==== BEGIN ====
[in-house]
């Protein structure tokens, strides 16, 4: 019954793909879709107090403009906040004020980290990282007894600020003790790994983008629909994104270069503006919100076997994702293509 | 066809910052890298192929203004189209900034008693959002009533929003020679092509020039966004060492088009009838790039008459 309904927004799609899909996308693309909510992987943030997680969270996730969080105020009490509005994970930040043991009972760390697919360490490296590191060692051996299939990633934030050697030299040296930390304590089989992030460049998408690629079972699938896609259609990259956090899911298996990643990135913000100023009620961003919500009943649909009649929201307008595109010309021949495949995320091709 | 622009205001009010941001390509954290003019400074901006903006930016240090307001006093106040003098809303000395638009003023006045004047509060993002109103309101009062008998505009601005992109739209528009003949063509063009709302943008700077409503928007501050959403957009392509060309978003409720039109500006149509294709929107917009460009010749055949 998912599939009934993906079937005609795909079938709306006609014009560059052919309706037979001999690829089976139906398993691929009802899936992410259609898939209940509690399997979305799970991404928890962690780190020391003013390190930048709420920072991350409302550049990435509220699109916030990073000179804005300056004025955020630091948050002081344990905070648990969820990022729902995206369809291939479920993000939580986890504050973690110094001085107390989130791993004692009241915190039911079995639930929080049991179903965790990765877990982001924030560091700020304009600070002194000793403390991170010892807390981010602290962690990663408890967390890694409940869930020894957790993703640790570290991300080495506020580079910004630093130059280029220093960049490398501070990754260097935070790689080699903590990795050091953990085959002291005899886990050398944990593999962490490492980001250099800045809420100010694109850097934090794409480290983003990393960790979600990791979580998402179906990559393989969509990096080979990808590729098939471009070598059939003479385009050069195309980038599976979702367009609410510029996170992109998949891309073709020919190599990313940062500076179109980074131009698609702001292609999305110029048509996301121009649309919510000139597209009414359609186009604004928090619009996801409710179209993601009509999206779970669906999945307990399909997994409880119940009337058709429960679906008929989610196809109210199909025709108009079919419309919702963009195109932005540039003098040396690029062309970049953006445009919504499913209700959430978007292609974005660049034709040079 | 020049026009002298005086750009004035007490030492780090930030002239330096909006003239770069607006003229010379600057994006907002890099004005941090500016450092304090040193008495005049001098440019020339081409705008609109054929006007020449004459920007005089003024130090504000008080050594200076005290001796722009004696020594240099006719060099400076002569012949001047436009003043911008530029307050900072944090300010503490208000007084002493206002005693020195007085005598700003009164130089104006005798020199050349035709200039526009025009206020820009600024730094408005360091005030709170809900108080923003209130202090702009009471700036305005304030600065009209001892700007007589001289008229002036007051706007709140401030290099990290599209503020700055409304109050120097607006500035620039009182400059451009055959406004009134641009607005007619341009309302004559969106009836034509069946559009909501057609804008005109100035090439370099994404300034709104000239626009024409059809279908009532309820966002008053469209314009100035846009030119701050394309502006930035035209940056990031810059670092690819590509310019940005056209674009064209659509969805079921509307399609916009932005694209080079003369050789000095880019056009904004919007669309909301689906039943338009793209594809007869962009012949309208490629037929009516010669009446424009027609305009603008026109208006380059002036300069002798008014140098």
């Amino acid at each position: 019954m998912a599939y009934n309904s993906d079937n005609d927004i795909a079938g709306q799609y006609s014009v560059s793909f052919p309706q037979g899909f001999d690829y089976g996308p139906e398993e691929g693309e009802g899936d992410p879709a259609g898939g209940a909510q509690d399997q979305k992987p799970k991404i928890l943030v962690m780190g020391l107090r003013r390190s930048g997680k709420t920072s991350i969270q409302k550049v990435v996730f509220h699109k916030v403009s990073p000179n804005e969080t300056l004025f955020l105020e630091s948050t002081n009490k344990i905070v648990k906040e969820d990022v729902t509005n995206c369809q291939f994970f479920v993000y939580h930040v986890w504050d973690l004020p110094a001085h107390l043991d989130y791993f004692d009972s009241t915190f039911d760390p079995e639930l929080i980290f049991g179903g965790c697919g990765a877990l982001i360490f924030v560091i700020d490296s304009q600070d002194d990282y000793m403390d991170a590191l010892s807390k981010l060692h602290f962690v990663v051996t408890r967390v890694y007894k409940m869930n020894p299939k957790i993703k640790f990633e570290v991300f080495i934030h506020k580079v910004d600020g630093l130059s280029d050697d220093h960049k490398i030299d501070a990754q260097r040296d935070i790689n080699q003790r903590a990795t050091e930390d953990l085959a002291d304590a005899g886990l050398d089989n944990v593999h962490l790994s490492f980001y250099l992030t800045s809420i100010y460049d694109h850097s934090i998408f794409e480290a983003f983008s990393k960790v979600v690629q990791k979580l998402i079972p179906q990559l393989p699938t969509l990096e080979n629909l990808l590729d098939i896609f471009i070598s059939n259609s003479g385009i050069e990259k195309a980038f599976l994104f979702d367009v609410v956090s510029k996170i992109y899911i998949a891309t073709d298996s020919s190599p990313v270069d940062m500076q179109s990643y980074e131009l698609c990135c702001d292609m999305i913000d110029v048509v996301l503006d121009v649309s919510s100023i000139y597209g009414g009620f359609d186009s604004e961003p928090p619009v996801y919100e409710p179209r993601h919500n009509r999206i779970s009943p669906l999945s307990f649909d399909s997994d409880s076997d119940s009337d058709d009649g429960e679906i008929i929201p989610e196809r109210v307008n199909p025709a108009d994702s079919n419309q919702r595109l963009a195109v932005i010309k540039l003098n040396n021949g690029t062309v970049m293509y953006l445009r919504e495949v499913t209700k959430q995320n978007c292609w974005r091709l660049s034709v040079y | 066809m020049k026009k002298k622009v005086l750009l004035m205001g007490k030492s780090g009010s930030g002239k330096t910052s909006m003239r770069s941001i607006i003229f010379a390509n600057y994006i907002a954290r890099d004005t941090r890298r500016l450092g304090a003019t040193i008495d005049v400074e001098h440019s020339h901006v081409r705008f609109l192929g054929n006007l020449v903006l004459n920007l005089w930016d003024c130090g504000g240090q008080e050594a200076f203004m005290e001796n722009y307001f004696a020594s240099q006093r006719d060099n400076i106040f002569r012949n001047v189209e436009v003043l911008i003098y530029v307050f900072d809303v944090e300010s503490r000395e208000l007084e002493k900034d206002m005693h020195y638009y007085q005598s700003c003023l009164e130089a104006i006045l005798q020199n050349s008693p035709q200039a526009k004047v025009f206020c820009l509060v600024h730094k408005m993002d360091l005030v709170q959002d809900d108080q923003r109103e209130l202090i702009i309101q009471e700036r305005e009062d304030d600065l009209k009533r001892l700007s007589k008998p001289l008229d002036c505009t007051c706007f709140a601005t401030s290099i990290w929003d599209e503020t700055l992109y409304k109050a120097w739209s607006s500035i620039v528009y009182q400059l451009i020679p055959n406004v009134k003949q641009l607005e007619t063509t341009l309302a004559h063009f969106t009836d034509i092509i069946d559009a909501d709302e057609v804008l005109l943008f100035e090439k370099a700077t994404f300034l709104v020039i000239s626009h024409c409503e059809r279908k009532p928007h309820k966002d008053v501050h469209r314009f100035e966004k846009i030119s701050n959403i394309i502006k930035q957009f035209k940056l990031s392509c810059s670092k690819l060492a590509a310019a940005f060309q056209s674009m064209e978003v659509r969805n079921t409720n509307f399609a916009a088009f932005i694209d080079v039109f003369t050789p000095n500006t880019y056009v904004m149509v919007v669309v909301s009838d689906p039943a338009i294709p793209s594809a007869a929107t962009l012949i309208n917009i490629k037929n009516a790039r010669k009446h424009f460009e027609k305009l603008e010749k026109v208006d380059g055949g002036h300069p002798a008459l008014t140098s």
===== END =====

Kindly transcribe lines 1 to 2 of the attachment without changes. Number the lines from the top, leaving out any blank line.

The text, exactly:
[in-house]
């Protein structure tokens, strides 16, 4: 019954793909879709107090403009906040004020980290990282007894600020003790790994983008629909994104270069503006919100076997994702293509 | 066809910052890298192929203004189209900034008693959002009533929003020679092509020039966004060492088009009838790039008459 309904927004799609899909996308693309909510992987943030997680969270996730969080105020009490509005994970930040043991009972760390697919360490490296590191060692051996299939990633934030050697030299040296930390304590089989992030460049998408690629079972699938896609259609990259956090899911298996990643990135913000100023009620961003919500009943649909009649929201307008595109010309021949495949995320091709 | 622009205001009010941001390509954290003019400074901006903006930016240090307001006093106040003098809303000395638009003023006045004047509060993002109103309101009062008998505009601005992109739209528009003949063509063009709302943008700077409503928007501050959403957009392509060309978003409720039109500006149509294709929107917009460009010749055949 998912599939009934993906079937005609795909079938709306006609014009560059052919309706037979001999690829089976139906398993691929009802899936992410259609898939209940509690399997979305799970991404928890962690780190020391003013390190930048709420920072991350409302550049990435509220699109916030990073000179804005300056004025955020630091948050002081344990905070648990969820990022729902995206369809291939479920993000939580986890504050973690110094001085107390989130791993004692009241915190039911079995639930929080049991179903965790990765877990982001924030560091700020304009600070002194000793403390991170010892807390981010602290962690990663408890967390890694409940869930020894957790993703640790570290991300080495506020580079910004630093130059280029220093960049490398501070990754260097935070790689080699903590990795050091953990085959002291005899886990050398944990593999962490490492980001250099800045809420100010694109850097934090794409480290983003990393960790979600990791979580998402179906990559393989969509990096080979990808590729098939471009070598059939003479385009050069195309980038599976979702367009609410510029996170992109998949891309073709020919190599990313940062500076179109980074131009698609702001292609999305110029048509996301121009649309919510000139597209009414359609186009604004928090619009996801409710179209993601009509999206779970669906999945307990399909997994409880119940009337058709429960679906008929989610196809109210199909025709108009079919419309919702963009195109932005540039003098040396690029062309970049953006445009919504499913209700959430978007292609974005660049034709040079 | 020049026009002298005086750009004035007490030492780090930030002239330096909006003239770069607006003229010379600057994006907002890099004005941090500016450092304090040193008495005049001098440019020339081409705008609109054929006007020449004459920007005089003024130090504000008080050594200076005290001796722009004696020594240099006719060099400076002569012949001047436009003043911008530029307050900072944090300010503490208000007084002493206002005693020195007085005598700003009164130089104006005798020199050349035709200039526009025009206020820009600024730094408005360091005030709170809900108080923003209130202090702009009471700036305005304030600065009209001892700007007589001289008229002036007051706007709140401030290099990290599209503020700055409304109050120097607006500035620039009182400059451009055959406004009134641009607005007619341009309302004559969106009836034509069946559009909501057609804008005109100035090439370099994404300034709104000239626009024409059809279908009532309820966002008053469209314009100035846009030119701050394309502006930035035209940056990031810059670092690819590509310019940005056209674009064209659509969805079921509307399609916009932005694209080079003369050789000095880019056009904004919007669309909301689906039943338009793209594809007869962009012949309208490629037929009516010669009446424009027609305009603008026109208006380059002036300069002798008014140098």